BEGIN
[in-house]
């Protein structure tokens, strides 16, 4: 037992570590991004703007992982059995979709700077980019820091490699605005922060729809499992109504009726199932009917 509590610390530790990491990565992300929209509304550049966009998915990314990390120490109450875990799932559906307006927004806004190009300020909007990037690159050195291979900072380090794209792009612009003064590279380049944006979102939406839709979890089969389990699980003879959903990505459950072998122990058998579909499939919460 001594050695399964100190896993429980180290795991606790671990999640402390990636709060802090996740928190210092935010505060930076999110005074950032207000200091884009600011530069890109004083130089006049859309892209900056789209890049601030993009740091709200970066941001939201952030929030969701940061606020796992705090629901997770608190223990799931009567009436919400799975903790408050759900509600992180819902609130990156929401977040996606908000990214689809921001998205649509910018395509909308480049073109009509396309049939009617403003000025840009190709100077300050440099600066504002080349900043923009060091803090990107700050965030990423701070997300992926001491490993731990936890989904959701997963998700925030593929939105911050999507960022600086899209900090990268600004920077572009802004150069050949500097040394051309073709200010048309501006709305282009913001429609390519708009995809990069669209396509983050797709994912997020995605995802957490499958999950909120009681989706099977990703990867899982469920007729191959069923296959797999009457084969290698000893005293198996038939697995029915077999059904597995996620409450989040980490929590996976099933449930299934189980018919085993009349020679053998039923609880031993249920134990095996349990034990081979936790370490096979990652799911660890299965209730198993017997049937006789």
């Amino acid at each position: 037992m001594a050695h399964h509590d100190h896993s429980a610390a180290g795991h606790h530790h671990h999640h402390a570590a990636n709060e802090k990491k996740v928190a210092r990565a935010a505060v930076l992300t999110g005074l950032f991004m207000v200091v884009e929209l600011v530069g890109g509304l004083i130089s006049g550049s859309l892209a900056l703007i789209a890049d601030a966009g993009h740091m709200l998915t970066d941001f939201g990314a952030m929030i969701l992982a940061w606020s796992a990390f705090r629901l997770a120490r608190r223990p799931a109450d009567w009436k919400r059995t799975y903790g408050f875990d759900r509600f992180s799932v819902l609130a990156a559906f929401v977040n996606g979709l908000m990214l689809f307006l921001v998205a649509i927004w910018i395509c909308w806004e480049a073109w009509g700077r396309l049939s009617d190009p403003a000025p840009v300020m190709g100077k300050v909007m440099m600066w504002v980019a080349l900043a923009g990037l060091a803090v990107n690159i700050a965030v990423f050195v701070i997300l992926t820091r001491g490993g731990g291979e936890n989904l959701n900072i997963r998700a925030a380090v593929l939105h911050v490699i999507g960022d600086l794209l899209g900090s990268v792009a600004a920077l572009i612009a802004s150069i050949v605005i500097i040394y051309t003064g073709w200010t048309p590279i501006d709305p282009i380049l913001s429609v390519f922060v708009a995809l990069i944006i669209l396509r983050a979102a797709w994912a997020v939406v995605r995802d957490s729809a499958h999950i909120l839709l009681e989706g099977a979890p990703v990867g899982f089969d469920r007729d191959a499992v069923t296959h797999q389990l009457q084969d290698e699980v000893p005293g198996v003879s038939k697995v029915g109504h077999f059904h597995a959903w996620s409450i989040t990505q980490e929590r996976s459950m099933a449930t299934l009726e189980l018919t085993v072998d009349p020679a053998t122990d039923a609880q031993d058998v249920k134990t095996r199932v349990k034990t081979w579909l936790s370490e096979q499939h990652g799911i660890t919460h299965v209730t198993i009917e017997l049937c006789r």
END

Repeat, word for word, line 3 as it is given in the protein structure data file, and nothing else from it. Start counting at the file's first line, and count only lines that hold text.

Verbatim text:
């Amino acid at each position: 037992m001594a050695h399964h509590d100190h896993s429980a610390a180290g795991h606790h530790h671990h999640h402390a570590a990636n709060e802090k990491k996740v928190a210092r990565a935010a505060v930076l992300t999110g005074l950032f991004m207000v200091v884009e929209l600011v530069g890109g509304l004083i130089s006049g550049s859309l892209a900056l703007i789209a890049d601030a966009g993009h740091m709200l998915t970066d941001f939201g990314a952030m929030i969701l992982a940061w606020s796992a990390f705090r629901l997770a120490r608190r223990p799931a109450d009567w009436k919400r059995t799975y903790g408050f875990d759900r509600f992180s799932v819902l609130a990156a559906f929401v977040n996606g979709l908000m990214l689809f307006l921001v998205a649509i927004w910018i395509c909308w806004e480049a073109w009509g700077r396309l049939s009617d190009p403003a000025p840009v300020m190709g100077k300050v909007m440099m600066w504002v980019a080349l900043a923009g990037l060091a803090v990107n690159i700050a965030v990423f050195v701070i997300l992926t820091r001491g490993g731990g291979e936890n989904l959701n900072i997963r998700a925030a380090v593929l939105h911050v490699i999507g960022d600086l794209l899209g900090s990268v792009a600004a920077l572009i612009a802004s150069i050949v605005i500097i040394y051309t003064g073709w200010t048309p590279i501006d709305p282009i380049l913001s429609v390519f922060v708009a995809l990069i944006i669209l396509r983050a979102a797709w994912a997020v939406v995605r995802d957490s729809a499958h999950i909120l839709l009681e989706g099977a979890p990703v990867g899982f089969d469920r007729d191959a499992v069923t296959h797999q389990l009457q084969d290698e699980v000893p005293g198996v003879s038939k697995v029915g109504h077999f059904h597995a959903w996620s409450i989040t990505q980490e929590r996976s459950m099933a449930t299934l009726e189980l018919t085993v072998d009349p020679a053998t122990d039923a609880q031993d058998v249920k134990t095996r199932v349990k034990t081979w579909l936790s370490e096979q499939h990652g799911i660890t919460h299965v209730t198993i009917e017997l049937c006789r």